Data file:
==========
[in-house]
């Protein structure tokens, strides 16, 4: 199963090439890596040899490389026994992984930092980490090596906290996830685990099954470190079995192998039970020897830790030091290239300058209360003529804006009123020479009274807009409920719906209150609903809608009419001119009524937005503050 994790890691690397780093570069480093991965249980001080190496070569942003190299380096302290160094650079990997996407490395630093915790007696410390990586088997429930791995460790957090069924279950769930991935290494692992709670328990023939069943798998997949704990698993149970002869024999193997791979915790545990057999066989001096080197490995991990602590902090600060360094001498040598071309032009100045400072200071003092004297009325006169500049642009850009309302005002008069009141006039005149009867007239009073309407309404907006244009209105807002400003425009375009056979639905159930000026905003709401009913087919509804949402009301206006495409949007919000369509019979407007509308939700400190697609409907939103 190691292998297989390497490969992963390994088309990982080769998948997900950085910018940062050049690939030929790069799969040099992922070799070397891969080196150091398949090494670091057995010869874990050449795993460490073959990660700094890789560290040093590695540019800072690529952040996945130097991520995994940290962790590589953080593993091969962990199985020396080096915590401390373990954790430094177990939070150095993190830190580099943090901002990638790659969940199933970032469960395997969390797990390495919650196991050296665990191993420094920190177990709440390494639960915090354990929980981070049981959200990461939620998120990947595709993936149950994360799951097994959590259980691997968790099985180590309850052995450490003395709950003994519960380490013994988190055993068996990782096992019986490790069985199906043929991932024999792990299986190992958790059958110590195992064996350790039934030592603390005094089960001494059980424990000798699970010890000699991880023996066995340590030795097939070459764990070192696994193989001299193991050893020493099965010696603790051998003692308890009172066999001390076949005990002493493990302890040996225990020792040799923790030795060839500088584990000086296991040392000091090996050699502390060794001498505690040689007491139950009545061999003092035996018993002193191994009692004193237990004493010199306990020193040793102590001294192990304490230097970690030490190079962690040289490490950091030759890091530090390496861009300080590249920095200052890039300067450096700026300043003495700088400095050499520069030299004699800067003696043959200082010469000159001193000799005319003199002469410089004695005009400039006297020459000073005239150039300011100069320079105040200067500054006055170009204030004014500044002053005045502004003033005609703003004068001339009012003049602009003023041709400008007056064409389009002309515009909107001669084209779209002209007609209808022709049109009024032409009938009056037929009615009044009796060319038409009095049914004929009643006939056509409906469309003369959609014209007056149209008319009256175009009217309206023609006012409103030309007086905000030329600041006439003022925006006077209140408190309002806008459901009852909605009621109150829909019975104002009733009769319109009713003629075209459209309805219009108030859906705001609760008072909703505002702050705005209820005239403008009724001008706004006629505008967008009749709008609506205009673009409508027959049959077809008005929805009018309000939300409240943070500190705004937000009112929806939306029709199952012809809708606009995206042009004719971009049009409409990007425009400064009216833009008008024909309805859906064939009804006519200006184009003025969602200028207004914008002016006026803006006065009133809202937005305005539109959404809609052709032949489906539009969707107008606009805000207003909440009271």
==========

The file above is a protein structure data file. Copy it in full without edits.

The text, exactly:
[in-house]
């Protein structure tokens, strides 16, 4: 199963090439890596040899490389026994992984930092980490090596906290996830685990099954470190079995192998039970020897830790030091290239300058209360003529804006009123020479009274807009409920719906209150609903809608009419001119009524937005503050 994790890691690397780093570069480093991965249980001080190496070569942003190299380096302290160094650079990997996407490395630093915790007696410390990586088997429930791995460790957090069924279950769930991935290494692992709670328990023939069943798998997949704990698993149970002869024999193997791979915790545990057999066989001096080197490995991990602590902090600060360094001498040598071309032009100045400072200071003092004297009325006169500049642009850009309302005002008069009141006039005149009867007239009073309407309404907006244009209105807002400003425009375009056979639905159930000026905003709401009913087919509804949402009301206006495409949007919000369509019979407007509308939700400190697609409907939103 190691292998297989390497490969992963390994088309990982080769998948997900950085910018940062050049690939030929790069799969040099992922070799070397891969080196150091398949090494670091057995010869874990050449795993460490073959990660700094890789560290040093590695540019800072690529952040996945130097991520995994940290962790590589953080593993091969962990199985020396080096915590401390373990954790430094177990939070150095993190830190580099943090901002990638790659969940199933970032469960395997969390797990390495919650196991050296665990191993420094920190177990709440390494639960915090354990929980981070049981959200990461939620998120990947595709993936149950994360799951097994959590259980691997968790099985180590309850052995450490003395709950003994519960380490013994988190055993068996990782096992019986490790069985199906043929991932024999792990299986190992958790059958110590195992064996350790039934030592603390005094089960001494059980424990000798699970010890000699991880023996066995340590030795097939070459764990070192696994193989001299193991050893020493099965010696603790051998003692308890009172066999001390076949005990002493493990302890040996225990020792040799923790030795060839500088584990000086296991040392000091090996050699502390060794001498505690040689007491139950009545061999003092035996018993002193191994009692004193237990004493010199306990020193040793102590001294192990304490230097970690030490190079962690040289490490950091030759890091530090390496861009300080590249920095200052890039300067450096700026300043003495700088400095050499520069030299004699800067003696043959200082010469000159001193000799005319003199002469410089004695005009400039006297020459000073005239150039300011100069320079105040200067500054006055170009204030004014500044002053005045502004003033005609703003004068001339009012003049602009003023041709400008007056064409389009002309515009909107001669084209779209002209007609209808022709049109009024032409009938009056037929009615009044009796060319038409009095049914004929009643006939056509409906469309003369959609014209007056149209008319009256175009009217309206023609006012409103030309007086905000030329600041006439003022925006006077209140408190309002806008459901009852909605009621109150829909019975104002009733009769319109009713003629075209459209309805219009108030859906705001609760008072909703505002702050705005209820005239403008009724001008706004006629505008967008009749709008609506205009673009409508027959049959077809008005929805009018309000939300409240943070500190705004937000009112929806939306029709199952012809809708606009995206042009004719971009049009409409990007425009400064009216833009008008024909309805859906064939009804006519200006184009003025969602200028207004914008002016006026803006006065009133809202937005305005539109959404809609052709032949489906539009969707107008606009805000207003909440009271």